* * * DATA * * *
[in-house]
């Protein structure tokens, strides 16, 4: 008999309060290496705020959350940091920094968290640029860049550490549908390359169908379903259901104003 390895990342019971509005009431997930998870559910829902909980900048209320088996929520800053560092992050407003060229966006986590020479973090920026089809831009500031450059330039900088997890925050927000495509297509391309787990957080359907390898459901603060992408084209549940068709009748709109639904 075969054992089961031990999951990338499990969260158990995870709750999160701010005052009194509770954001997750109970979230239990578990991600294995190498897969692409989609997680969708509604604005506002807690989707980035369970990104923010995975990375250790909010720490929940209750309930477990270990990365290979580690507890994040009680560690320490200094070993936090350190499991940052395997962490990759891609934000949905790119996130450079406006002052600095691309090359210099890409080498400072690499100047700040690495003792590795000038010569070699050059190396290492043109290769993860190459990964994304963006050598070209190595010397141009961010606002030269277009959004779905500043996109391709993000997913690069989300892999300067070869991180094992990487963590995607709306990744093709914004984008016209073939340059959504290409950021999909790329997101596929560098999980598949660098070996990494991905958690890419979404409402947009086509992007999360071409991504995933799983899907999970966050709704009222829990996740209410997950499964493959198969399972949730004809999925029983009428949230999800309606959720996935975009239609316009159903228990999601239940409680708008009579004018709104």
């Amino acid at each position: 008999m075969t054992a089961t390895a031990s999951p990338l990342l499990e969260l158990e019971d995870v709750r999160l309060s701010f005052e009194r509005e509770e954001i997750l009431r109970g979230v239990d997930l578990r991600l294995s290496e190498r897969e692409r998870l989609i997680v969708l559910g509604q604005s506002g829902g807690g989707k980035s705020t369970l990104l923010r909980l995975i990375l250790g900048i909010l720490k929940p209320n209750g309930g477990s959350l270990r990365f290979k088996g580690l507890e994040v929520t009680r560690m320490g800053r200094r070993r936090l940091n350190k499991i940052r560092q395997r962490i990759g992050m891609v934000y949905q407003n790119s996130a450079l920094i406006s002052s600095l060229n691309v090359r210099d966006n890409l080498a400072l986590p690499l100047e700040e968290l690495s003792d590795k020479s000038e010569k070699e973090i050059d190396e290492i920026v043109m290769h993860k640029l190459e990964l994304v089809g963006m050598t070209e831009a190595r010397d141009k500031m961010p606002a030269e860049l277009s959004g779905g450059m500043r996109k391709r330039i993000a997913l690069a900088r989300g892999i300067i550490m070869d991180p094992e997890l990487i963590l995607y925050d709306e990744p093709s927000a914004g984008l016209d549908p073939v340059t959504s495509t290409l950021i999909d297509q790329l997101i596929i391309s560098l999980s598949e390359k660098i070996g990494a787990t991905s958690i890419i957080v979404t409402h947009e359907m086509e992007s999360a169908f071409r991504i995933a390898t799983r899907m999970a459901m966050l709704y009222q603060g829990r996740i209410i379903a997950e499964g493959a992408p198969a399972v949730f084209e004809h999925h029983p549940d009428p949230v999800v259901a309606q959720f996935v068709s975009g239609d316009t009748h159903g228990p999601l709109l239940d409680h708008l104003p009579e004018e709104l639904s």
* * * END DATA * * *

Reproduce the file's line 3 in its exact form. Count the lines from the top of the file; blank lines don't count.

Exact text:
């Amino acid at each position: 008999m075969t054992a089961t390895a031990s999951p990338l990342l499990e969260l158990e019971d995870v709750r999160l309060s701010f005052e009194r509005e509770e954001i997750l009431r109970g979230v239990d997930l578990r991600l294995s290496e190498r897969e692409r998870l989609i997680v969708l559910g509604q604005s506002g829902g807690g989707k980035s705020t369970l990104l923010r909980l995975i990375l250790g900048i909010l720490k929940p209320n209750g309930g477990s959350l270990r990365f290979k088996g580690l507890e994040v929520t009680r560690m320490g800053r200094r070993r936090l940091n350190k499991i940052r560092q395997r962490i990759g992050m891609v934000y949905q407003n790119s996130a450079l920094i406006s002052s600095l060229n691309v090359r210099d966006n890409l080498a400072l986590p690499l100047e700040e968290l690495s003792d590795k020479s000038e010569k070699e973090i050059d190396e290492i920026v043109m290769h993860k640029l190459e990964l994304v089809g963006m050598t070209e831009a190595r010397d141009k500031m961010p606002a030269e860049l277009s959004g779905g450059m500043r996109k391709r330039i993000a997913l690069a900088r989300g892999i300067i550490m070869d991180p094992e997890l990487i963590l995607y925050d709306e990744p093709s927000a914004g984008l016209d549908p073939v340059t959504s495509t290409l950021i999909d297509q790329l997101i596929i391309s560098l999980s598949e390359k660098i070996g990494a787990t991905s958690i890419i957080v979404t409402h947009e359907m086509e992007s999360a169908f071409r991504i995933a390898t799983r899907m999970a459901m966050l709704y009222q603060g829990r996740i209410i379903a997950e499964g493959a992408p198969a399972v949730f084209e004809h999925h029983p549940d009428p949230v999800v259901a309606q959720f996935v068709s975009g239609d316009t009748h159903g228990p999601l709109l239940d409680h708008l104003p009579e004018e709104l639904s």